If they work as intended by the government, SWMPs should do a lot to change the construction industry’s attitude to waste by raising the profile of waste management planning. Defra held regional workshops for the construction industry during the consultation period at which a two way dialogue helped to do just that.
But, don’t forget that it is not all about cost saving and sustainability for the government. Our English MPs are also concerned about the small, but increasing amount of construction waste that is illegally dumped or fly-tipped and which causes enormously bad publicity wherever locally it takes place.
The SWMP regulations will encourage contractors to recycle suitable spoil, demolition materials, prunings, and surplus construction material arising from the works on site to avoid the need to transport materials. CIRIA are currently developing Best Practice examples of waste minimisation in the UK Construction sector. Also, a SWMP, guidance document and a Code of Practice were launched back in July 2004 to help the construction industry face the major challenge of changes in waste management legislation, including SWMPs.
The purpose of SWMPs will basically also encompass a new site task to provide accurate projections for waste delivery and disposal at every stage of a construction project. Many will see this as very burdensome.
SWMPs will apply to all construction work including preparatory work such as demolition and excavation, civil engineering and engineering projects, and projects involving maintenance, alteration and decoration of existing structures. Also to be included in the plans is the installation, maintenance or removal of related services such as electrical, gas, water, sewage and telecommunications.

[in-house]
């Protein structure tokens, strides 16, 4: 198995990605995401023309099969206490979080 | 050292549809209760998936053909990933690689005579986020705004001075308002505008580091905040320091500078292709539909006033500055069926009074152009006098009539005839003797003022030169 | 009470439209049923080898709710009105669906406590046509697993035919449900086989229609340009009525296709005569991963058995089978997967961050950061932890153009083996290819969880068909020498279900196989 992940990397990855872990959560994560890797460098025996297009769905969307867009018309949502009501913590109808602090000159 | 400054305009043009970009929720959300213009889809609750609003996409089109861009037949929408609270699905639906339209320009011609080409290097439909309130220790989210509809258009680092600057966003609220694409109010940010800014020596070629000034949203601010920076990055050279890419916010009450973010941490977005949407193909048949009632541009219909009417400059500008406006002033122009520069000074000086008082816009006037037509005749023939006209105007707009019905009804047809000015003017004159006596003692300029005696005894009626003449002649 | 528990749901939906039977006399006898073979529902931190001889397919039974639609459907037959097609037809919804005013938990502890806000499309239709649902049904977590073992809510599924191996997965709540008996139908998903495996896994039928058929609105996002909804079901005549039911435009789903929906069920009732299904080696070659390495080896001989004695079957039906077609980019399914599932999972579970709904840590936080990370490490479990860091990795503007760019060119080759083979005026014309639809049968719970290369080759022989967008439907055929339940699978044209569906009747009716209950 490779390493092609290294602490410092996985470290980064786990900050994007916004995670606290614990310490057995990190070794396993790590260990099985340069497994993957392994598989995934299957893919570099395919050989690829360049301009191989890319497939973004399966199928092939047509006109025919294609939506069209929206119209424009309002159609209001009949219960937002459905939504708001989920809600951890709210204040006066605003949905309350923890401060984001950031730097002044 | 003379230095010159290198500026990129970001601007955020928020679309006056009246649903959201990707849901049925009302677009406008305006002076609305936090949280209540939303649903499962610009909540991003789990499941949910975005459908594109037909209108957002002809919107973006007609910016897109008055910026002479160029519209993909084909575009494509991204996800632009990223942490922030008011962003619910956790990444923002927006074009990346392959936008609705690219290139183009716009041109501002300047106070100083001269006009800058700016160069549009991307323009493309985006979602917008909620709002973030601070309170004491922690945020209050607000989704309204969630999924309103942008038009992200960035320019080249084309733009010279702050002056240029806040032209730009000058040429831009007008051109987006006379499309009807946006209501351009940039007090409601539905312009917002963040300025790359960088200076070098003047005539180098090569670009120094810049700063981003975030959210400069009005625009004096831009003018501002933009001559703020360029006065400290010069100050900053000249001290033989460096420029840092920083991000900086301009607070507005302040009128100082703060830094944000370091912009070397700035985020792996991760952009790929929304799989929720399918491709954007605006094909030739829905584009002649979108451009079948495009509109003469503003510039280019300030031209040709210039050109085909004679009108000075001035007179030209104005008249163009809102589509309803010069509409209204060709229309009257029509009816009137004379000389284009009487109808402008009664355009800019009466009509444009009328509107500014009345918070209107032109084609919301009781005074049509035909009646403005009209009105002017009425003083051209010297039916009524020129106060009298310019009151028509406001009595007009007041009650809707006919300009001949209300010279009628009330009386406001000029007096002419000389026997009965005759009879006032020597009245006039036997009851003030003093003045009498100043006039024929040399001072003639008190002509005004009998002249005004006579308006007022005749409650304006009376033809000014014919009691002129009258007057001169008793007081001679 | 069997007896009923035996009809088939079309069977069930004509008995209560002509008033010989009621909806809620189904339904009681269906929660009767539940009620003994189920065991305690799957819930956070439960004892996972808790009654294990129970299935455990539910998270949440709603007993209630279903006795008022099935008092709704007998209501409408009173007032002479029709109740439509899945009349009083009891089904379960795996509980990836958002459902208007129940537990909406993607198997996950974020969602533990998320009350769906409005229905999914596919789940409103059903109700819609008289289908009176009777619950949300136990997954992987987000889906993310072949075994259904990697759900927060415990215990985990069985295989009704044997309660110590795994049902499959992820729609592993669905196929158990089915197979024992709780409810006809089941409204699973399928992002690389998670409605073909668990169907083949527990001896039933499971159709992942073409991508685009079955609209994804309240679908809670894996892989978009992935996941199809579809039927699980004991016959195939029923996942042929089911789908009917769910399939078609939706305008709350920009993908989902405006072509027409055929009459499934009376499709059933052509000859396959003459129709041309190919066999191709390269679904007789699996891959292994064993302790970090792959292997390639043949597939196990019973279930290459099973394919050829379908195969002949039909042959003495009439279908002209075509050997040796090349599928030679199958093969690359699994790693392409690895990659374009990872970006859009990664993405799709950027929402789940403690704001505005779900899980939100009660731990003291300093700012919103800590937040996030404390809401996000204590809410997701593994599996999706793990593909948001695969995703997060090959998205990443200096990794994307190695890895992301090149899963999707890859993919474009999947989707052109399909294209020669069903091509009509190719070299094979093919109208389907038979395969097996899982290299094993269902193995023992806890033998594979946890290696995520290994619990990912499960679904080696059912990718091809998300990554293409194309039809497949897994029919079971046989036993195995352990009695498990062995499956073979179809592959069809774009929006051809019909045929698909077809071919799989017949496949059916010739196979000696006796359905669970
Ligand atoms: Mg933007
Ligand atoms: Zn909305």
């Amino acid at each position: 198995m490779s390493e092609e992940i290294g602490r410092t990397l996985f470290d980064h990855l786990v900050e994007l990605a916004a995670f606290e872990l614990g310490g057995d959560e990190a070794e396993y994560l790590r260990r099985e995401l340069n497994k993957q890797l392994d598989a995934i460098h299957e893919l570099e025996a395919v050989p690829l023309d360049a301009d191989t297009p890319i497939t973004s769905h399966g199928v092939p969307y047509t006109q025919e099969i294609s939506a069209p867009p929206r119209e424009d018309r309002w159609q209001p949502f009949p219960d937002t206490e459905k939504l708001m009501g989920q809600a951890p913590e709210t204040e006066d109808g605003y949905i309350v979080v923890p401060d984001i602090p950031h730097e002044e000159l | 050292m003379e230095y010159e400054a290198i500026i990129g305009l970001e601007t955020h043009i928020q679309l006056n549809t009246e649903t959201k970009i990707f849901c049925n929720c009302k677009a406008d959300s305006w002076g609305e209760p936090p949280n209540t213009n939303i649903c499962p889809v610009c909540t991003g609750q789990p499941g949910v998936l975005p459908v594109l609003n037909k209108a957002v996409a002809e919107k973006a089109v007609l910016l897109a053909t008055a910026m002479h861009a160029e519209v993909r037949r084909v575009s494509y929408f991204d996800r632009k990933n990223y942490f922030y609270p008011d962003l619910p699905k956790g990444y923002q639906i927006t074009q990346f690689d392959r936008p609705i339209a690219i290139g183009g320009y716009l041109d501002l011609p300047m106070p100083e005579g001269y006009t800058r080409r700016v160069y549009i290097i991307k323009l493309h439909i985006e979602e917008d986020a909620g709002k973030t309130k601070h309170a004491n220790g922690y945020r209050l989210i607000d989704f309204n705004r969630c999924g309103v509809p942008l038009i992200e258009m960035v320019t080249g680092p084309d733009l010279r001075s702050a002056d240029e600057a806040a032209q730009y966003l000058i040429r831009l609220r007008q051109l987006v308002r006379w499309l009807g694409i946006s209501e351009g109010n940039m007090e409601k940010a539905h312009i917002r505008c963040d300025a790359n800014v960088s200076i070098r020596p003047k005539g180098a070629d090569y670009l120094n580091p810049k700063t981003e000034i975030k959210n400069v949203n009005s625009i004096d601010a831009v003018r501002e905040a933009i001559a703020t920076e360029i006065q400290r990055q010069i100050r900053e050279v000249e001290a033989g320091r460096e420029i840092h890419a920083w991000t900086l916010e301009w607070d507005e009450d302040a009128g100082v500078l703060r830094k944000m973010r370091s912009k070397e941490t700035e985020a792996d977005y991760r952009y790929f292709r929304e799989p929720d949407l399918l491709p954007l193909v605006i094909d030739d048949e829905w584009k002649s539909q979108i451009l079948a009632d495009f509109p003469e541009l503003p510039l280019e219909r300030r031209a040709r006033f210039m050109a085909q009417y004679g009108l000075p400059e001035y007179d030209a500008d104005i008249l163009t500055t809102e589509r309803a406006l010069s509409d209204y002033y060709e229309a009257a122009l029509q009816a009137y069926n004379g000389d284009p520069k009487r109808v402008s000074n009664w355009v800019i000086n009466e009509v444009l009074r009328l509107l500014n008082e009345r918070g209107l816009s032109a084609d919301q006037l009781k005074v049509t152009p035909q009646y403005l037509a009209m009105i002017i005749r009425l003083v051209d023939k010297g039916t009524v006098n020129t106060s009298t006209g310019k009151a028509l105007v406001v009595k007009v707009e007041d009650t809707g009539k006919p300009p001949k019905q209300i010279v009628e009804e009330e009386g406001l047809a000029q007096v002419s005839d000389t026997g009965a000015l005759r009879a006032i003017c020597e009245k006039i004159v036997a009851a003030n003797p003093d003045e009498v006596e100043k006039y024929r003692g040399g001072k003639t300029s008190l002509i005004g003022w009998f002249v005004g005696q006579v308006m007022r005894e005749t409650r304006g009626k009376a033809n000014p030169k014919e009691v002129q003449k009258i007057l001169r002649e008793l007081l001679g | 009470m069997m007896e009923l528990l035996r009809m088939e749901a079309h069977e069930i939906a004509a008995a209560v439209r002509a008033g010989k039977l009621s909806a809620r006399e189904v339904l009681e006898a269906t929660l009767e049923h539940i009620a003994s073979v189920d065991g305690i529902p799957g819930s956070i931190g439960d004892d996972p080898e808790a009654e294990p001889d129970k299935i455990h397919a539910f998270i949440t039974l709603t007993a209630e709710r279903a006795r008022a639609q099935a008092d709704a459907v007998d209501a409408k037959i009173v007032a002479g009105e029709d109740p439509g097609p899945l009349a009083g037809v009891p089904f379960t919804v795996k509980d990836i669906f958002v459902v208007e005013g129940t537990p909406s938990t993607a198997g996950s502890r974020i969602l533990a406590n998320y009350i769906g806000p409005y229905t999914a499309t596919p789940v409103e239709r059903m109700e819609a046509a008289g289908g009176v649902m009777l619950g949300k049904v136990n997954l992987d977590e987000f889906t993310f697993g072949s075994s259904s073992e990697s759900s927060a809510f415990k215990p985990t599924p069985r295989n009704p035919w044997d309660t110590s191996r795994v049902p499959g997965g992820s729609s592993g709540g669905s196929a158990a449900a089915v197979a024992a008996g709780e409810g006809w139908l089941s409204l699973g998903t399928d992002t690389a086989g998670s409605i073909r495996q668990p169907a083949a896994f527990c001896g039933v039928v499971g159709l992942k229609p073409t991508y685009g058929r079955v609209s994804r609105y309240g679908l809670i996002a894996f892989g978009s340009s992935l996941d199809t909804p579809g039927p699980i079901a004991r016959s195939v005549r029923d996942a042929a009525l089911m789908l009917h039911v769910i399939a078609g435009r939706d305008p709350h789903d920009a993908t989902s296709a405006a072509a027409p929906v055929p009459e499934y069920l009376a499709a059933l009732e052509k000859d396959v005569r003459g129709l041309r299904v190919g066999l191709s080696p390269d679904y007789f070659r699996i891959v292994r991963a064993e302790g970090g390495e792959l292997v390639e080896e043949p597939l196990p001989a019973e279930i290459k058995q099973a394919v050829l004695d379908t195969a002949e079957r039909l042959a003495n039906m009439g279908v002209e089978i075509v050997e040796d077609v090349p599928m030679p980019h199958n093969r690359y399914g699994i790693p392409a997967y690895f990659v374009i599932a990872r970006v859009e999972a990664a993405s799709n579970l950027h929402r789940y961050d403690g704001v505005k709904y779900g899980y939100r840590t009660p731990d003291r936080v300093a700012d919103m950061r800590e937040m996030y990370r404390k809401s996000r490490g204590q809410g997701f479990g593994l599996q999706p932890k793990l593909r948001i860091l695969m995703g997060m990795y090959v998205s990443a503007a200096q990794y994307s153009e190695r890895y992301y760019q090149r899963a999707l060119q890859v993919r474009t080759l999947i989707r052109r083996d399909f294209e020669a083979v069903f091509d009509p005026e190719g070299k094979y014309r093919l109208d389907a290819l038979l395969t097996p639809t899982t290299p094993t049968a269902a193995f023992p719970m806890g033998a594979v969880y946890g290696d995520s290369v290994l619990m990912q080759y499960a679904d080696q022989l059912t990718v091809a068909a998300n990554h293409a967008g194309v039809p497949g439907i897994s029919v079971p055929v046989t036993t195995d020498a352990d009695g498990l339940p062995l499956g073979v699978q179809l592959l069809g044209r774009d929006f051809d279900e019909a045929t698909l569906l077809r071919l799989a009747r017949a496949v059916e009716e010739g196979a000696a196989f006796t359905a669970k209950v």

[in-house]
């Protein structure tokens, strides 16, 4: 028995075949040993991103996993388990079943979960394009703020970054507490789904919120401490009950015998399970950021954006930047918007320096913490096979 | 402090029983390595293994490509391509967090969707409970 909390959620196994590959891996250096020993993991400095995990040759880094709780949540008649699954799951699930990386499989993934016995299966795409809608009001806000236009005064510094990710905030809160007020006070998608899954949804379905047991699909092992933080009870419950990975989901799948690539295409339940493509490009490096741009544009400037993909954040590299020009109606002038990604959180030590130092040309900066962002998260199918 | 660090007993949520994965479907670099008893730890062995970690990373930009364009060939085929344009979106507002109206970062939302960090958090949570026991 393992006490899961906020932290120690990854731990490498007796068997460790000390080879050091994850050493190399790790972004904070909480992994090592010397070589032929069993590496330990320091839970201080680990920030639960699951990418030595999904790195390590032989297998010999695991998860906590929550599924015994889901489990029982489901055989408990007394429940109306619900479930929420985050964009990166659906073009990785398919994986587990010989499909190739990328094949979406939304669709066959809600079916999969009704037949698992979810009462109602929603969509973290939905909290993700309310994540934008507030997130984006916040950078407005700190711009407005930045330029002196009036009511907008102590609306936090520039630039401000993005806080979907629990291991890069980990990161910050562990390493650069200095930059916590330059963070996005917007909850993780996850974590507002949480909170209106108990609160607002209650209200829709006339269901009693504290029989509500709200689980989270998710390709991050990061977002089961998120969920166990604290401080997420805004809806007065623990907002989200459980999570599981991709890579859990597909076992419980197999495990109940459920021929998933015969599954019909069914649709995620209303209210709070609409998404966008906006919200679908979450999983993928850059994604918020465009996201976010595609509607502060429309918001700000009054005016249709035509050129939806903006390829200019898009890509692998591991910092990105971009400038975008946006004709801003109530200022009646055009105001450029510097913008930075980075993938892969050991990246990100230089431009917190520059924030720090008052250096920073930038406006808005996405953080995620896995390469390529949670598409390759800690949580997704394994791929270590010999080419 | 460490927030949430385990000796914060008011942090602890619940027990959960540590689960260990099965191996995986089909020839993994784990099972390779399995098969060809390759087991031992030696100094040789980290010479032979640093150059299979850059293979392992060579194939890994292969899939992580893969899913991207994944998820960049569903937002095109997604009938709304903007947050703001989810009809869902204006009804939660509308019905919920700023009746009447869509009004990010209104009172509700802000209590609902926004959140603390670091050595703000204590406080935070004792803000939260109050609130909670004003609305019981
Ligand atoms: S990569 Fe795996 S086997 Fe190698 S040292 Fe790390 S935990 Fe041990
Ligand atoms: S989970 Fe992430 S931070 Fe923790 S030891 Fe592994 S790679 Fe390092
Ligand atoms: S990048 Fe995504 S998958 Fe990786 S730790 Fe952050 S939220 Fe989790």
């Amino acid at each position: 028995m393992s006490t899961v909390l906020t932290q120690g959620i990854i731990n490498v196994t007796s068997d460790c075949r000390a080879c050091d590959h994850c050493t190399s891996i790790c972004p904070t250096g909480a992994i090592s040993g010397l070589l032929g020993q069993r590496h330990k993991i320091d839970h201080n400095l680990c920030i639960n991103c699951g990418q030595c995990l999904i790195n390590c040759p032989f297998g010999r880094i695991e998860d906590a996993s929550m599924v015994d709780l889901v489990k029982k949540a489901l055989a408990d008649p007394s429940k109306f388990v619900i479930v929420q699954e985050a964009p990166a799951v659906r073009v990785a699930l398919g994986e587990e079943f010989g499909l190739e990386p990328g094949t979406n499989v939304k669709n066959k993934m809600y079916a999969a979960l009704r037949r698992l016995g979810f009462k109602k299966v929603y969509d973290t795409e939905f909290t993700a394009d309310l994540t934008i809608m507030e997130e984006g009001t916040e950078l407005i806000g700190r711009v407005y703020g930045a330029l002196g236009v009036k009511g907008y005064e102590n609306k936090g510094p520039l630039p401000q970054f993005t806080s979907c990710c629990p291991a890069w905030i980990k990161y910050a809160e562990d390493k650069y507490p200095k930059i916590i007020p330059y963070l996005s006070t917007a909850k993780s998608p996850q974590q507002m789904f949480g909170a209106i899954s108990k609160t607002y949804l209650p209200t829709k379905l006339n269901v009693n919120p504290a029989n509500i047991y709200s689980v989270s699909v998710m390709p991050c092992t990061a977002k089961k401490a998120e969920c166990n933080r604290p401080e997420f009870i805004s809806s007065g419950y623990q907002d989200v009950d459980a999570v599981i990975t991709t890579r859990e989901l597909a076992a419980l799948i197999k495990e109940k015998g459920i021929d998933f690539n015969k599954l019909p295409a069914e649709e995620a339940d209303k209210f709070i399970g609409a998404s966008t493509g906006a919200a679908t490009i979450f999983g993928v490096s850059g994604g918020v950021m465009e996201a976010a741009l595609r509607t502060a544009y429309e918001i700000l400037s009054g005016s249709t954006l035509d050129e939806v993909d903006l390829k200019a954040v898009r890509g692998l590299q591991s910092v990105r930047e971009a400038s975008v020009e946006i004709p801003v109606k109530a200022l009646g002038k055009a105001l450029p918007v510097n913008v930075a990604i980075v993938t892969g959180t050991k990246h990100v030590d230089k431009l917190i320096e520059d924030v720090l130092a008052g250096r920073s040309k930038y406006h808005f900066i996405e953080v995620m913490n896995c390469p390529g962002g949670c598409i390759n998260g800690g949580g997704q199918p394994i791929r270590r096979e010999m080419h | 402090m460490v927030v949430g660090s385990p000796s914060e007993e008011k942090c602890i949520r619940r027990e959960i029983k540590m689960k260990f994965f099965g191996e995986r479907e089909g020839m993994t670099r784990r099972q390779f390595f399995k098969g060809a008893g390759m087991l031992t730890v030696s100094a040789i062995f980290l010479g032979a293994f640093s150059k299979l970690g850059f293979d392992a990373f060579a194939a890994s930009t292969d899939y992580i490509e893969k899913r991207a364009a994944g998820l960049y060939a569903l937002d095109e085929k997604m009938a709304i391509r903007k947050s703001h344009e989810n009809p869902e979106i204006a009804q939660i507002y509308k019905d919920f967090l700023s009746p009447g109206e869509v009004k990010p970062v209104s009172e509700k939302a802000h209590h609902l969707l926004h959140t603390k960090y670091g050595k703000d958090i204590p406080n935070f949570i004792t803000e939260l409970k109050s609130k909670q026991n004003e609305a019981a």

The workload required to produce and maintain and circulate the Site Waste Management Plan is significant, but these actions are seen to be of great value as an important tool for cost savings for construction companies and their clients, of all sizes. The new enforceable provision of SWMPs should provide another step in the quest to improve the environmental performance of all English construction contractors, and help them to meet regulatory controls, and reduce the ever-rising costs of disposing of waste.
The implementation of this statutory duty to prepare construction site waste management plans will be starting very soon. We recommend that all construction professionals should familiarise themselves now with the Code of Practice.
The SWMP should not be seen as a negative development as it aims to assist contractors in their own management of their waste development and disposal planning. Contracting industry staff will surely soon be able to roll out of Site Waste Management Plans rapidly and efficiently for the benefit of all involved after a short initial period of learning, and in most cases the SWMP should then save money for the site developer and users.
Contact us for more information at How to Write a Site Waste Management Plan.